vitrine

noun
vi·​trine | \ və-ˈtrēn How to pronounce vitrine (audio) \

Definition of vitrine

: a glass showcase or cabinet especially for displaying fine wares or specimens

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Did You Know?

The history of "vitrine" is clear as glass. It comes to English by way of the Old French word vitre, meaning "pane of glass," from Latin vitrum, meaning "glass." "Vitrum" has contributed a number of words to the English language besides "vitrine." "Vitreous" ("resembling glass" or "relating to, derived from, or consisting of glass") is the most common of these. "Vitrify" ("to convert or become converted into glass or into a glassy substance by heat and fusion") is another. A much rarer "vitrum" word - and one that also entered English by way of "vitre" - is vitrailed, meaning "fitted with stained glass."

Examples of vitrine in a Sentence

Recent Examples on the Web In it, Luna laid for hours at a time in a vitrine, wearing just a loin cloth. New York Times, "The 25 Most Influential Works of American Protest Art Since World War II," 15 Oct. 2020 The gallery functions less as a white cube and more like a vitrine or shadowbox, the contents a curious spectacle housed within an otherwise traditional neighborhood. Danielle Avram, Dallas News, "Artist Richard Wentworth shares works of subtle ingenuity in neighborhood mini-gallery," 29 June 2020 Small works organized chronologically and thematically are displayed in a handful of vitrines. Lance Esplund, WSJ, "‘Herbert Bayer: Bauhaus Master’ Review: Graphic Design, Poetic and Striking," 18 Jan. 2020 Then Gioacchino summons me to the ballroom and a series of vitrines, inside of which are Lampedusa’s diaries, his pocketbooks, and the covers of the many international editions of The Leopard. James Mcauley, Town & Country, "The Oldest Money: Inside Giuseppe Tomasi di Lampedusa's Sicilian Palazzo," 10 Dec. 2019 In the center of the room was a vitrine containing the Nike Moon Shoes, which were displayed with a vintage waffle iron. Andy Borowitz, The New Yorker, "A Finance Guy Amasses Sneaker Capital," 19 Mar. 2012 Not far from him is a vitrine holding a masterwork of Filippo Negroli, a 16th-century Milanese master craftsmen who seems to have been something like the JAR of the Italian armor world: innovative, often imitated, revered. Stellene Volandes, Town & Country, "Louis Vuitton's New High Jewelry Collection Was Inspired by Medieval Heroines," 27 Aug. 2019 All are handsomely displayed in vitrines and along the walls in a predictably relaxed, minimalist enclave. Edvard Pettersson, chicagotribune.com, "This is how you sell pot paraphernalia to rich people," 6 Sep. 2019 Wunsch pointed to a pair of blue sneakers in a vitrine—the Air Jordan 11 Derek Jeter shoe, commemorating the New York Yankee’s retirement, in 2017. Andy Borowitz, The New Yorker, "A Finance Guy Amasses Sneaker Capital," 19 Mar. 2012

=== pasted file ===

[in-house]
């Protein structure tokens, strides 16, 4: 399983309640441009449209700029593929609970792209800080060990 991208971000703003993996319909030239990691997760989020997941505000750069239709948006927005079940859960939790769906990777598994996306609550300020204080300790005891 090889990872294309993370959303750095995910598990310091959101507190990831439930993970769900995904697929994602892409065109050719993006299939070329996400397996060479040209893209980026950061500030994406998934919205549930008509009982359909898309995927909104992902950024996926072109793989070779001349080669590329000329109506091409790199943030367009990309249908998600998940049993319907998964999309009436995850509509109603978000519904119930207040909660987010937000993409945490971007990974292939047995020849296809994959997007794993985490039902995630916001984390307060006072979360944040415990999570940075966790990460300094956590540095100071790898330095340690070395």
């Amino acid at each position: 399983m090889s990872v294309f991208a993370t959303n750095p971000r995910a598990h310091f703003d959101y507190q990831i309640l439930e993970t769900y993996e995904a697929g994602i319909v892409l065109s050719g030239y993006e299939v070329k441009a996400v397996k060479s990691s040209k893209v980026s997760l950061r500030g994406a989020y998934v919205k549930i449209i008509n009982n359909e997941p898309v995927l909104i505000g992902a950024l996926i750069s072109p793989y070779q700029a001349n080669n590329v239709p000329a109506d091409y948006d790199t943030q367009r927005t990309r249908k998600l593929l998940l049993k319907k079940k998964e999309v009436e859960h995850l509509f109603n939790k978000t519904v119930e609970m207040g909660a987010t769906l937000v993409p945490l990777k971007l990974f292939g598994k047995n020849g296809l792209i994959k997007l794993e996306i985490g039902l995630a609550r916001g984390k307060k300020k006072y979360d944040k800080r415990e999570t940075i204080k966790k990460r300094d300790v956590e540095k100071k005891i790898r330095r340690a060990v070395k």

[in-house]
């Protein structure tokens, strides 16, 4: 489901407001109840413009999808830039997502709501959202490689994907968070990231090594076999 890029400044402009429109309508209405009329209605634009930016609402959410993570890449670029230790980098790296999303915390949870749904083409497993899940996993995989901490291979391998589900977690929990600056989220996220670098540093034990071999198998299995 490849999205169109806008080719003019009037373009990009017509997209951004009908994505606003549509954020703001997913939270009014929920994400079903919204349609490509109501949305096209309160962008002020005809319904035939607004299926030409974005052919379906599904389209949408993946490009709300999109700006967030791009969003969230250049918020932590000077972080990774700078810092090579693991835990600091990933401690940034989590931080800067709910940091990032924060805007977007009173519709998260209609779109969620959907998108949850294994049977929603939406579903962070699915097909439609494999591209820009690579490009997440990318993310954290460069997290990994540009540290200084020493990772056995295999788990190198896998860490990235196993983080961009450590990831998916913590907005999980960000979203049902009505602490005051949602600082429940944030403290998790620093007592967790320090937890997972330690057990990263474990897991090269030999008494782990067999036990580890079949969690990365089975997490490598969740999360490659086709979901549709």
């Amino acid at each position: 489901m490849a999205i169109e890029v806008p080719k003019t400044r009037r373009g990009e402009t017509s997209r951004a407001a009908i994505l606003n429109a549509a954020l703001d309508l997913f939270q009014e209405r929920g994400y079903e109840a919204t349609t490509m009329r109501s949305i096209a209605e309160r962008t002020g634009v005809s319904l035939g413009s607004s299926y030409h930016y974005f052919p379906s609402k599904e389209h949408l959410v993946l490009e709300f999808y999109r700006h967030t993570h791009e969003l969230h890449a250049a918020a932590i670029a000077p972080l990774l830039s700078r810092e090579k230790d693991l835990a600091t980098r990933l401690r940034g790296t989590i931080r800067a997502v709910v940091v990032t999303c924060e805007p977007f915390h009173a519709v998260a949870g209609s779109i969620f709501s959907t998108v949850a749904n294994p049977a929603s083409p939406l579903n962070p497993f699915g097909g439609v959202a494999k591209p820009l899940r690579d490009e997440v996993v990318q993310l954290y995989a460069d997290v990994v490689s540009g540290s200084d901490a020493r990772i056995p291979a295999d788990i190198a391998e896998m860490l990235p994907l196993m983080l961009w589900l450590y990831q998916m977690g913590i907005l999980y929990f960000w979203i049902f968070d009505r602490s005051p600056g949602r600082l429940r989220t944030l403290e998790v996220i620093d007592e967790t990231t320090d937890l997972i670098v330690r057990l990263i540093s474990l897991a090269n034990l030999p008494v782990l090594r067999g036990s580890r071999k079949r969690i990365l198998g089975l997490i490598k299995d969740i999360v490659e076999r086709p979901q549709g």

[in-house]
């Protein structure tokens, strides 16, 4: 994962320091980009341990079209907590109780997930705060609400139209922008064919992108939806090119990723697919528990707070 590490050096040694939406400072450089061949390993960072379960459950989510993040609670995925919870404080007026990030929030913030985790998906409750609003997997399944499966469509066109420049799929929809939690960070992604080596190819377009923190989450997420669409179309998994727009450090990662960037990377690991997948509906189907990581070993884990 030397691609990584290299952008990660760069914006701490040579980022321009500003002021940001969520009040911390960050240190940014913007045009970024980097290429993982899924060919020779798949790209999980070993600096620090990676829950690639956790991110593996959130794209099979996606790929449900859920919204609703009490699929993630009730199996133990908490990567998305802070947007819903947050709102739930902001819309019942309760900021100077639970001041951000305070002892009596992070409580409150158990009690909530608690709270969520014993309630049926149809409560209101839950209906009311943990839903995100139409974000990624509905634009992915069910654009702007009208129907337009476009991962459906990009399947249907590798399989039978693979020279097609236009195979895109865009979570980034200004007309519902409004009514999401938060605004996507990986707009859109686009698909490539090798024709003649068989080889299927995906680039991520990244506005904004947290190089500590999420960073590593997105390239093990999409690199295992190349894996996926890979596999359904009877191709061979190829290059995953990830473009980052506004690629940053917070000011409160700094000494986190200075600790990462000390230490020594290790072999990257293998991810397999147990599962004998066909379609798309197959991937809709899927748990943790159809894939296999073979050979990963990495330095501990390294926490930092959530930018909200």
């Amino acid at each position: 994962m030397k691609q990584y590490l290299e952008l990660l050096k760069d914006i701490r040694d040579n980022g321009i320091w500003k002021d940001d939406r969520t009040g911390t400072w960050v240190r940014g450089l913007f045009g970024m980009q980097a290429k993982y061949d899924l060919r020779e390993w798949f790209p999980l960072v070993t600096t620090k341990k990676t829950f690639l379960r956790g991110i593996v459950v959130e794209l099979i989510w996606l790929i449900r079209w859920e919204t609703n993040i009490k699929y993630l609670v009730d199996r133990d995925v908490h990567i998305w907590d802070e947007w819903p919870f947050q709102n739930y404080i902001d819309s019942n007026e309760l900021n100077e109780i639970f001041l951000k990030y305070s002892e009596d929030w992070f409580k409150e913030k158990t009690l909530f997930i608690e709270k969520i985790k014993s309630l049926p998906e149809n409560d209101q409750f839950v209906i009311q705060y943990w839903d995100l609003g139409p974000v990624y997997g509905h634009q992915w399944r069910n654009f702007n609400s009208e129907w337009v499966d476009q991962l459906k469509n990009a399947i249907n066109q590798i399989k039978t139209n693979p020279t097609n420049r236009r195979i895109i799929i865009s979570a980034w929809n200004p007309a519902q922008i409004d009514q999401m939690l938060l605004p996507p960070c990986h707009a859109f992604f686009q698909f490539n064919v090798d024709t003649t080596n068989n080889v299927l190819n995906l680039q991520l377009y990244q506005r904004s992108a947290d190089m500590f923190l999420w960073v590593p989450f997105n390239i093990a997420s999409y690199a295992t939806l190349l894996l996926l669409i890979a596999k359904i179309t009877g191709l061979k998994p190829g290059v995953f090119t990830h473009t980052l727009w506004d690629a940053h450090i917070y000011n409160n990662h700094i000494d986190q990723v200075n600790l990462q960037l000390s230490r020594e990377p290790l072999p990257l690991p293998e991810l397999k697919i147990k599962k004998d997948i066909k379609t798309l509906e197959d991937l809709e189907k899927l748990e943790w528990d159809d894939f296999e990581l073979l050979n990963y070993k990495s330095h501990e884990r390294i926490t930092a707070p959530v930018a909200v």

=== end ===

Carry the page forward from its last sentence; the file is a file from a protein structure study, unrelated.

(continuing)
These example sentences are selected automatically from various online news sources to reflect current usage of the word 'vitrine.' Views expressed in the examples do not represent the opinion of Merriam-Webster or its editors. Send us feedback.

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First Known Use of vitrine

1880, in the meaning defined above

History and Etymology for vitrine

French, from vitre pane of glass, from Old French, from Latin vitrum

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Time Traveler for vitrine

Time Traveler

The first known use of vitrine was in 1880

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Cite this Entry

“Vitrine.” Merriam-Webster.com Dictionary, Merriam-Webster, https://www.merriam-webster.com/dictionary/vitrine. Accessed 15 Jan. 2021.

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